SpaceX signs its first major deal to launch a commercial satellite [Updated]
The company, also known as SpaceX, made the agreement with Palo Alto's Loral Space & Communications Inc.’s space system unit.
It's a boost for privately-funded SpaceX, because up until now it relied mainly on launch contracts with the U.S. government.
[Updated 3:42 p.m.: The headline and text of an earlier version of this post said SpaceX's deal with Loral was its first commercial contract. SpaceX has won smaller commercial contracts.]
"This is a big step for the company," said Carissa Bryce Christensen, managing partner with the Tauri Group, an analytic consulting firm in Alexandria, Va. "To be part of the launch backbone of the country, and the world, you have to demonstrate that you can serve the commercial customer."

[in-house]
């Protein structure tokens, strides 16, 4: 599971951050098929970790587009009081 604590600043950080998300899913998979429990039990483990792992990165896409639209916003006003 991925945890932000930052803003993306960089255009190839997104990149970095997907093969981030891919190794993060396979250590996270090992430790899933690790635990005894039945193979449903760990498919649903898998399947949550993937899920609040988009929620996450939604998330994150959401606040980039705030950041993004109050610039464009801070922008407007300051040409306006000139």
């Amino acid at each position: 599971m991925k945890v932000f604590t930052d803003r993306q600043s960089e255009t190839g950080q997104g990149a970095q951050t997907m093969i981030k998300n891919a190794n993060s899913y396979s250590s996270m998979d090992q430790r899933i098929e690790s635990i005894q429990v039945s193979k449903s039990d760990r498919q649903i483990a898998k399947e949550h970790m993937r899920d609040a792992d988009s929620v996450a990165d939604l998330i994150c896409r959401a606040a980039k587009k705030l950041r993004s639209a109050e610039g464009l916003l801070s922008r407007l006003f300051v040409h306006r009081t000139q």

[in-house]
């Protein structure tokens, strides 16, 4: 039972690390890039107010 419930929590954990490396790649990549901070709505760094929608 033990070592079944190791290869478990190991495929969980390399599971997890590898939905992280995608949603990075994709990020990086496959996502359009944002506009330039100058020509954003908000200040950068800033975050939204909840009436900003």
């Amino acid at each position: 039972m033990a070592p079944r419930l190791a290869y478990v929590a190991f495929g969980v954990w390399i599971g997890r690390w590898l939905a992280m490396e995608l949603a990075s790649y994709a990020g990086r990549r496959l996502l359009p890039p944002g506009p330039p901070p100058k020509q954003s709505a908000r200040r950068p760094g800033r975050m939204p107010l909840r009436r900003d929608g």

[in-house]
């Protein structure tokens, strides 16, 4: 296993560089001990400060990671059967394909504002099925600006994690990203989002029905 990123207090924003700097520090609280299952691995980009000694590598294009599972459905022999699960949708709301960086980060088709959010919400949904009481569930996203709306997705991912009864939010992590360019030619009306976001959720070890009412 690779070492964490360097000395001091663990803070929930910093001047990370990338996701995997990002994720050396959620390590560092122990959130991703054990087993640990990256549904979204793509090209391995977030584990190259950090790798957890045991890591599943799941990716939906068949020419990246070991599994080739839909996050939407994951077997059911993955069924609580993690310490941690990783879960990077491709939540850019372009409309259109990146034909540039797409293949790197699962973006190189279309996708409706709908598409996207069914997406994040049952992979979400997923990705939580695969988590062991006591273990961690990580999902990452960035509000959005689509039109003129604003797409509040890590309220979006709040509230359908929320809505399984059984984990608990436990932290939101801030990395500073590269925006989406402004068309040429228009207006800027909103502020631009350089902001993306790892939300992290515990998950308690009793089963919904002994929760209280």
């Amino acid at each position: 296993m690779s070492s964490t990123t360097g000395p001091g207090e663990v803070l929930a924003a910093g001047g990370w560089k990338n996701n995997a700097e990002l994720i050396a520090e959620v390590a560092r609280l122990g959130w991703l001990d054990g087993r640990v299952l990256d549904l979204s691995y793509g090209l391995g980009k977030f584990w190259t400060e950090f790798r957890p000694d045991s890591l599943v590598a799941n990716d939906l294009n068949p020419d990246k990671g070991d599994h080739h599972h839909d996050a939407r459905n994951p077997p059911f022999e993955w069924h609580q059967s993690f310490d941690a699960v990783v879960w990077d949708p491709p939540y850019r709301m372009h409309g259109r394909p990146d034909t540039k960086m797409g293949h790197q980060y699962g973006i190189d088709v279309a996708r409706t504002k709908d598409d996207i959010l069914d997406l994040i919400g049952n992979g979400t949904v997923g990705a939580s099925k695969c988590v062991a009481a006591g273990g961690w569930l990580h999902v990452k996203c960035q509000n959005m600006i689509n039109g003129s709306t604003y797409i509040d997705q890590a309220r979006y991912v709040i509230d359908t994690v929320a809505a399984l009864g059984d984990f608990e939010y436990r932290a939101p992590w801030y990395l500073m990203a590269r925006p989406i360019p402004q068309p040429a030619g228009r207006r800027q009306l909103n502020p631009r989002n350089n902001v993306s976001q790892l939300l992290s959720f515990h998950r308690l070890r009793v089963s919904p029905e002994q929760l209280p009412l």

The Falcon 9, the 180-foot-tall rocket that will boost the satellite, is still unproven. Its maiden flight is set to launch as early as April. It is currently upright at Florida's Cape Canaveral Air Force Station undergoing testing.
In the wake of President Obama's budget proposal to outsource space travel to private businesses, the nine-engine booster is a major contender to assume NASA's responsibilities in hauling astronauts and cargo to the International Space Station.
Started by PayPal Inc. co-founder Elon Musk, SpaceX has a $1.6-billion contract for 12 flights to transport cargo for NASA in the coming years.
"With numerous Falcon 9 launches on their manifest over the next two years, we are assured of a successful flight history in advance of our mission," John Celli, president of Space Systems/Loral's satellite unit, said in a statement.
According to the two companies, the launch will take place as early as 2012.
-- W.J. Hennigan
Photo: SpaceX Falcon 9 on the launch pad at Cape Canaveral Air Force Station. Credit: SpaceX